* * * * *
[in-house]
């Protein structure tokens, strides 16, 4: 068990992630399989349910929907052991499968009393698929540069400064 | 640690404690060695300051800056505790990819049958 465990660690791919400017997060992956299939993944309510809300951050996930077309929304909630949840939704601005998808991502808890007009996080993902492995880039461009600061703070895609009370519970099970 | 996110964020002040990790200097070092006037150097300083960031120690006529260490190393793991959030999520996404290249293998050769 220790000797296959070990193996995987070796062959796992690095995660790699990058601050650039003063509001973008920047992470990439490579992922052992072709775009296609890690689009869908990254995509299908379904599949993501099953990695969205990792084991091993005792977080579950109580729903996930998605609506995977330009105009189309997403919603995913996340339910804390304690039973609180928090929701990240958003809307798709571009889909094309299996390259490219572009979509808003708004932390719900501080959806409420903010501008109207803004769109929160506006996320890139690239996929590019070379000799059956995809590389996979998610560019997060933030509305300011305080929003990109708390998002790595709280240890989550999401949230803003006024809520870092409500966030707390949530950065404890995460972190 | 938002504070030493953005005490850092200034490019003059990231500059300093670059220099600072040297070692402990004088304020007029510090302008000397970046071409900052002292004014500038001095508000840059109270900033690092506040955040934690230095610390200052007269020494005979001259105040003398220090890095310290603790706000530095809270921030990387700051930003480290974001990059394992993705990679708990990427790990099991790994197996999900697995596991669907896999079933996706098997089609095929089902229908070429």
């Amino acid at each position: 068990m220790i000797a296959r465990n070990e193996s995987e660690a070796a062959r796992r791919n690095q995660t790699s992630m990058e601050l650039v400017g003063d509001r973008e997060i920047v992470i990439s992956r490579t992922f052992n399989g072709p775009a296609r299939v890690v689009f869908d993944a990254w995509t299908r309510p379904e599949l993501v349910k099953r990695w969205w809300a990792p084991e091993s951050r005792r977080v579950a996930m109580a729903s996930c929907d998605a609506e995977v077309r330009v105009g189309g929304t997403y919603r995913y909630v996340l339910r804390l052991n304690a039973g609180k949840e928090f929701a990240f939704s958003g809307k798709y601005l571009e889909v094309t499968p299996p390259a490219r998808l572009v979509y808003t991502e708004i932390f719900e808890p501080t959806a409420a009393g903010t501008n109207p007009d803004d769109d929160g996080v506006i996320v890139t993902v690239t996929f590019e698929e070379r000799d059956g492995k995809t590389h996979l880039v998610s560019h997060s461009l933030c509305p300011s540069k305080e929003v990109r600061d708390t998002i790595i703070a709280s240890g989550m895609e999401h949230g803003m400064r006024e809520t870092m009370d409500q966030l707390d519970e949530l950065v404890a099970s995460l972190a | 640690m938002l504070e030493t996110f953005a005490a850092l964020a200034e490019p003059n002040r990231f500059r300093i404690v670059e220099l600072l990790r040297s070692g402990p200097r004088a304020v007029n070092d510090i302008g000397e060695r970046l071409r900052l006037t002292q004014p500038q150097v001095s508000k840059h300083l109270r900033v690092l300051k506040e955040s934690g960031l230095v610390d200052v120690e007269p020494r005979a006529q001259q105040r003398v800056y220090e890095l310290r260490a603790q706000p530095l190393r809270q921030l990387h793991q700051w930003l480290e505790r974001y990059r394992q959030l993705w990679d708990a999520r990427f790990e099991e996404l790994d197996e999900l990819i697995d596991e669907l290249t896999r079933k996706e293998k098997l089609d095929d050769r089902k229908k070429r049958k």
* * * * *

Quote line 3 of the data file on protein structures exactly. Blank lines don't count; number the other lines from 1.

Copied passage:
């Amino acid at each position: 068990m220790i000797a296959r465990n070990e193996s995987e660690a070796a062959r796992r791919n690095q995660t790699s992630m990058e601050l650039v400017g003063d509001r973008e997060i920047v992470i990439s992956r490579t992922f052992n399989g072709p775009a296609r299939v890690v689009f869908d993944a990254w995509t299908r309510p379904e599949l993501v349910k099953r990695w969205w809300a990792p084991e091993s951050r005792r977080v579950a996930m109580a729903s996930c929907d998605a609506e995977v077309r330009v105009g189309g929304t997403y919603r995913y909630v996340l339910r804390l052991n304690a039973g609180k949840e928090f929701a990240f939704s958003g809307k798709y601005l571009e889909v094309t499968p299996p390259a490219r998808l572009v979509y808003t991502e708004i932390f719900e808890p501080t959806a409420a009393g903010t501008n109207p007009d803004d769109d929160g996080v506006i996320v890139t993902v690239t996929f590019e698929e070379r000799d059956g492995k995809t590389h996979l880039v998610s560019h997060s461009l933030c509305p300011s540069k305080e929003v990109r600061d708390t998002i790595i703070a709280s240890g989550m895609e999401h949230g803003m400064r006024e809520t870092m009370d409500q966030l707390d519970e949530l950065v404890a099970s995460l972190a | 640690m938002l504070e030493t996110f953005a005490a850092l964020a200034e490019p003059n002040r990231f500059r300093i404690v670059e220099l600072l990790r040297s070692g402990p200097r004088a304020v007029n070092d510090i302008g000397e060695r970046l071409r900052l006037t002292q004014p500038q150097v001095s508000k840059h300083l109270r900033v690092l300051k506040e955040s934690g960031l230095v610390d200052v120690e007269p020494r005979a006529q001259q105040r003398v800056y220090e890095l310290r260490a603790q706000p530095l190393r809270q921030l990387h793991q700051w930003l480290e505790r974001y990059r394992q959030l993705w990679d708990a999520r990427f790990e099991e996404l790994d197996e999900l990819i697995d596991e669907l290249t896999r079933k996706e293998k098997l089609d095929d050769r089902k229908k070429r049958k």